Product Empathy

By Bill Fultz
Heartland VP of Point of Sale

It shouldn’t be surprising to hear that point of sale is becoming more entrenched in restaurant operations. The impacts of digital acceleration extend to many industries including food service. When meeting market demand, timing is crucial and can make a difference in determining those who thrive or wither in today’s economy. 

 

In this brave new world of POS solutions, merchants are scrambling to meet this challenge and the result is often disjointed services cobbled together that fail to meet the expected customer experience. The world is further stressed as consumers send loud and frequent feedback to restaurants that are stretched thin and not well informed. Many of the POS investments happening lack a long-term strategy.  

 

As software providers (ISV’s) and resellers (VAR’s), we have a collective responsibility to help merchants charter these technology needs for mutual success. However, this isn’t always approached with the best perspective.  Traditionally, technology solutions have been (and unfortunately continue to be) disjointed from the businesses they are supposed to enhance. We have been stuck (and not just in restaurants) with creating products in our own bubbles.  Put another way, our technology lacks empathy.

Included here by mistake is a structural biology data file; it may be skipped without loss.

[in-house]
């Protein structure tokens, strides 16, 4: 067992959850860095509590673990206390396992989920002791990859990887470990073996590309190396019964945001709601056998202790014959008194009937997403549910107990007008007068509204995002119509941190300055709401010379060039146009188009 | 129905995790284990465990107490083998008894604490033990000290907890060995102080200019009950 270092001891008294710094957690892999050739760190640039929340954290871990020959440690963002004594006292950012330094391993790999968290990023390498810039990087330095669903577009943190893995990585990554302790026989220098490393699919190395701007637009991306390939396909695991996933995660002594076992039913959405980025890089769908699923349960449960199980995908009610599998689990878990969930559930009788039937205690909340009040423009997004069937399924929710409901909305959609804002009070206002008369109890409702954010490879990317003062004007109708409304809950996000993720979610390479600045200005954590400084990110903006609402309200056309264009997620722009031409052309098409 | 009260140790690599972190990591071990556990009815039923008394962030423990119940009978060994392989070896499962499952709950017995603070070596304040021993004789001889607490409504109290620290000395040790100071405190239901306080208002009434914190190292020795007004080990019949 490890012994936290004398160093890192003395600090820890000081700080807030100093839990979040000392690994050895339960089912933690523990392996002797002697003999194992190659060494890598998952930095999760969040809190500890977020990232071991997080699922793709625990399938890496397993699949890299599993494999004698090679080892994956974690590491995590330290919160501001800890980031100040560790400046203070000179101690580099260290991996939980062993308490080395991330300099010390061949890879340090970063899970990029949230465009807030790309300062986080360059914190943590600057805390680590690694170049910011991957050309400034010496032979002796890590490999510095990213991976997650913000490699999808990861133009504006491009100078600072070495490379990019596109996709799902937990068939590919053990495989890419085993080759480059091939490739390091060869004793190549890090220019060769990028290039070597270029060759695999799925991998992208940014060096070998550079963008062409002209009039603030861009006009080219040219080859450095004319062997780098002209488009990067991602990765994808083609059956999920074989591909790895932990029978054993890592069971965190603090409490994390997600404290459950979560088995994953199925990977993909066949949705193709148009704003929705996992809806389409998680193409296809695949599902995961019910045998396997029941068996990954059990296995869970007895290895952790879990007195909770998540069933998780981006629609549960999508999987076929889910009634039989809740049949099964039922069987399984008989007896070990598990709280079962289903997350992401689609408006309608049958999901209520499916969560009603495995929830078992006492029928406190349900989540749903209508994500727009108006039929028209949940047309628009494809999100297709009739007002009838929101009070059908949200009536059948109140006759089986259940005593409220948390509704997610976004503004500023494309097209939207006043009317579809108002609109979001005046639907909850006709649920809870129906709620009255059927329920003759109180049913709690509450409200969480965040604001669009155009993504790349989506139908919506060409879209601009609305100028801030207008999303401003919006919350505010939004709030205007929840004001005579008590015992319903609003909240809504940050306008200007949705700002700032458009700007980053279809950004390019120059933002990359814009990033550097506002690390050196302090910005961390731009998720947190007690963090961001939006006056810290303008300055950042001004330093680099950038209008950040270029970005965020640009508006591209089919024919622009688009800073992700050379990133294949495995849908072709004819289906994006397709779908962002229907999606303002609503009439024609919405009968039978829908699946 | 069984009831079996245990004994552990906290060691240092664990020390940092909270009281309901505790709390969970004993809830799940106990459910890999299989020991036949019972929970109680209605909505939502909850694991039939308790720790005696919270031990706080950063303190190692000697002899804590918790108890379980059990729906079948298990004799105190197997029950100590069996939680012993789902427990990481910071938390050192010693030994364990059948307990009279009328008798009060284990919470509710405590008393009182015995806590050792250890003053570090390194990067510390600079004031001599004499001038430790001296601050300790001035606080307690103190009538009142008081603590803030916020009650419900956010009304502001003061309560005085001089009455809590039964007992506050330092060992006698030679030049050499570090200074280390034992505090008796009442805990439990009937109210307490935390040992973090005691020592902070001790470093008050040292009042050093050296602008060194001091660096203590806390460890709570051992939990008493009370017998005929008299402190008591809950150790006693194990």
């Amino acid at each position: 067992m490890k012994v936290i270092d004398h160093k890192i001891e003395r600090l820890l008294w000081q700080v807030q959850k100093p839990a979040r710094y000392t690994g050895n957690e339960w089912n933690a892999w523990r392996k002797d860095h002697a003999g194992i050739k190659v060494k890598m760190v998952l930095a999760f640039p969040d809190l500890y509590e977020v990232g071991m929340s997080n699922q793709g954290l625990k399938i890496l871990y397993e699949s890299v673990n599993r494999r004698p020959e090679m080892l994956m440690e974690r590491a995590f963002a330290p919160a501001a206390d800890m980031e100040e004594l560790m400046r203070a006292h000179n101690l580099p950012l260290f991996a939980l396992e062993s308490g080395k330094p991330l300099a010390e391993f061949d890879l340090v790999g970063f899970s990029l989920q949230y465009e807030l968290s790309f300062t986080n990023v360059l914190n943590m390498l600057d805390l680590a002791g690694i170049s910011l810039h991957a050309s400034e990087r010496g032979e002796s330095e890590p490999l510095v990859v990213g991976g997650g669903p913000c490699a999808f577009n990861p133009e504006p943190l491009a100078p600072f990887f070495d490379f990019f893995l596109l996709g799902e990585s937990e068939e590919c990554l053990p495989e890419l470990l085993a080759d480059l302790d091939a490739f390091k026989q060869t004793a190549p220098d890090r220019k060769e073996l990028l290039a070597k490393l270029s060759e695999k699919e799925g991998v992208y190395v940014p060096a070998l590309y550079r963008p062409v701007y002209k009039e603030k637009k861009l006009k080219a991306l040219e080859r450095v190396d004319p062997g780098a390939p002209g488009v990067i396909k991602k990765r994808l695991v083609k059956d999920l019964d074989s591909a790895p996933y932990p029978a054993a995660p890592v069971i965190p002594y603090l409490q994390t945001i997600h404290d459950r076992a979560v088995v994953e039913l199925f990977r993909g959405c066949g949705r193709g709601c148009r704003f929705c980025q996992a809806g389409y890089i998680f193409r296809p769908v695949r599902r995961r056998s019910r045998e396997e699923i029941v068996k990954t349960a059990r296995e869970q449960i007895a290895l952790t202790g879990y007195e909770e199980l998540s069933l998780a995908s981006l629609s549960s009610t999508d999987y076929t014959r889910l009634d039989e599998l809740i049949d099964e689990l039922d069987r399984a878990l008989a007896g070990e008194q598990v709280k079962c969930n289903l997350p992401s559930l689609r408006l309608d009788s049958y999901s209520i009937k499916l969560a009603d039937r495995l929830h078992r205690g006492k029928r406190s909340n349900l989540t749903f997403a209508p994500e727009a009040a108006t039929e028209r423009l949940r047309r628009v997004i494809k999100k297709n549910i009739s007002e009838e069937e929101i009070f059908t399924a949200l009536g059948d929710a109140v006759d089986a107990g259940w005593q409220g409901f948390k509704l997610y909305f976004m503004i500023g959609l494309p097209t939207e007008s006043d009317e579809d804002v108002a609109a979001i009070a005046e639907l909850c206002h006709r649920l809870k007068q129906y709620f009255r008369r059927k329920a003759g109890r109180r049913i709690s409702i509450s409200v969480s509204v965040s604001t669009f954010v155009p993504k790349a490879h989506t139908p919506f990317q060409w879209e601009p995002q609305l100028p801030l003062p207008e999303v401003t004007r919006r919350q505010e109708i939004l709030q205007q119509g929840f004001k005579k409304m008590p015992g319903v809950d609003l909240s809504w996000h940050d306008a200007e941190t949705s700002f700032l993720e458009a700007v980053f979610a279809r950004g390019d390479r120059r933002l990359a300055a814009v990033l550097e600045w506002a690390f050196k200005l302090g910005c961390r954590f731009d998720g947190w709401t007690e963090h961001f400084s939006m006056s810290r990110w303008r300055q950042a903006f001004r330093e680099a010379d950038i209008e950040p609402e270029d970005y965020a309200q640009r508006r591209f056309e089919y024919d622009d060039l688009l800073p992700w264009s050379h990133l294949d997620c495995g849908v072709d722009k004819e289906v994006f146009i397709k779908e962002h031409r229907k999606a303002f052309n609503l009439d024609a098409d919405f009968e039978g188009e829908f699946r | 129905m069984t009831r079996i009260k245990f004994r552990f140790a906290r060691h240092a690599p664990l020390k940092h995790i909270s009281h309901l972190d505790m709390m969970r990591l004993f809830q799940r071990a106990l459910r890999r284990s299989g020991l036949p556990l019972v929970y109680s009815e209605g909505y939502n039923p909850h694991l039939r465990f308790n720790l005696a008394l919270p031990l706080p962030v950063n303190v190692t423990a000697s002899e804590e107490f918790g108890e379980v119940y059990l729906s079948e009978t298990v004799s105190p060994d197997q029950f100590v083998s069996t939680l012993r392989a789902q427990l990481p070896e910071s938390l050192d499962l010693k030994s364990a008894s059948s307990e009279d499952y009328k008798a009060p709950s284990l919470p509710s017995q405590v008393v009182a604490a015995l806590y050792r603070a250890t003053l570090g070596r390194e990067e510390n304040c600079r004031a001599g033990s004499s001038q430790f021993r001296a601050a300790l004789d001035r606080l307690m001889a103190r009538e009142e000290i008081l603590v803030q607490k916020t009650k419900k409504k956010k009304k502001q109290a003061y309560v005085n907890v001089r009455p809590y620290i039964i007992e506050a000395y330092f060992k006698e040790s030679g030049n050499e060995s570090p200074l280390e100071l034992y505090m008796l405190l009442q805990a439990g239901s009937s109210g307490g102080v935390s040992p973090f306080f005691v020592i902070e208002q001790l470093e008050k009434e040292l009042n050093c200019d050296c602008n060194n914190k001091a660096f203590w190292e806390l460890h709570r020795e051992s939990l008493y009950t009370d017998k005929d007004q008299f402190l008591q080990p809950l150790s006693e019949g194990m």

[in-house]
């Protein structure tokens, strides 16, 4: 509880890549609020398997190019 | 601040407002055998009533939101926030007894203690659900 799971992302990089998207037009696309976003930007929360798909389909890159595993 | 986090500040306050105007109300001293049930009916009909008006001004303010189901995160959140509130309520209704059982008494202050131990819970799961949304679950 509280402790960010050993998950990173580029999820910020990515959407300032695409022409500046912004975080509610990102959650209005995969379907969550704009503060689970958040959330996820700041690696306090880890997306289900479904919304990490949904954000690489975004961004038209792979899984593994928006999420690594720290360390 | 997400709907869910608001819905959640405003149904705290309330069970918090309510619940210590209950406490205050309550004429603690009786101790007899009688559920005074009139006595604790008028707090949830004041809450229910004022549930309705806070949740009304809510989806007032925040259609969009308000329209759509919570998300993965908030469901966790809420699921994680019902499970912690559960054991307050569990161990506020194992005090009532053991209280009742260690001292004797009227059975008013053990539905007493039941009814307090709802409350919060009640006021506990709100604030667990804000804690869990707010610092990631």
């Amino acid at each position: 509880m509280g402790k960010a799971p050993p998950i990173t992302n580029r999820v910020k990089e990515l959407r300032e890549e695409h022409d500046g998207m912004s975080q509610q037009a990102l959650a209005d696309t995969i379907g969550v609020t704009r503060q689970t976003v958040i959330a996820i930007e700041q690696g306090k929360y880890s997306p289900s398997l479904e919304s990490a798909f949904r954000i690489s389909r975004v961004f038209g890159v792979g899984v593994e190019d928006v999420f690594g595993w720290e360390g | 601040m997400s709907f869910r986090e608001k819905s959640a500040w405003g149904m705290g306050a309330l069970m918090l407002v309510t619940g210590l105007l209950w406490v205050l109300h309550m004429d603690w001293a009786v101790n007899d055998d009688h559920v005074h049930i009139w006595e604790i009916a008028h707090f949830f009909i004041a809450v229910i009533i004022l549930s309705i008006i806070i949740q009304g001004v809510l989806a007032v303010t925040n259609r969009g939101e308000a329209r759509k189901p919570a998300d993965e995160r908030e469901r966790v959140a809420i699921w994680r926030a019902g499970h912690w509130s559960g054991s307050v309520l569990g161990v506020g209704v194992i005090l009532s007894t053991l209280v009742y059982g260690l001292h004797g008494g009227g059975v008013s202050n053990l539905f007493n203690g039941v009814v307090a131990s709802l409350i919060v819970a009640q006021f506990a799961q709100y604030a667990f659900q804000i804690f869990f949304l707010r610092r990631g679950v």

Product empathy is a fancy way of saying products or solutions should consider what all “users” need — users being the critical word. Today’s point of sale technology serves a bigger audience. It is not just for restaurant owners and their staff. It is increasingly equally important to understand the consumer — the end customer.  However, just knowing this is the current world of POS influence isn’t enough for a product to have positive empathy. A larger context and unification of features is largely absent. But we can stop this cycle and can make intentional decisions when building and deploying solutions that are rooted in product empathy 


Take, for example, online ordering. Restaurants that previously had little to no online ordering volume now have to contend with order balancing of in-store online transactions. Ecommerce fraud is a hard reality that restaurants must manage in their daily activities.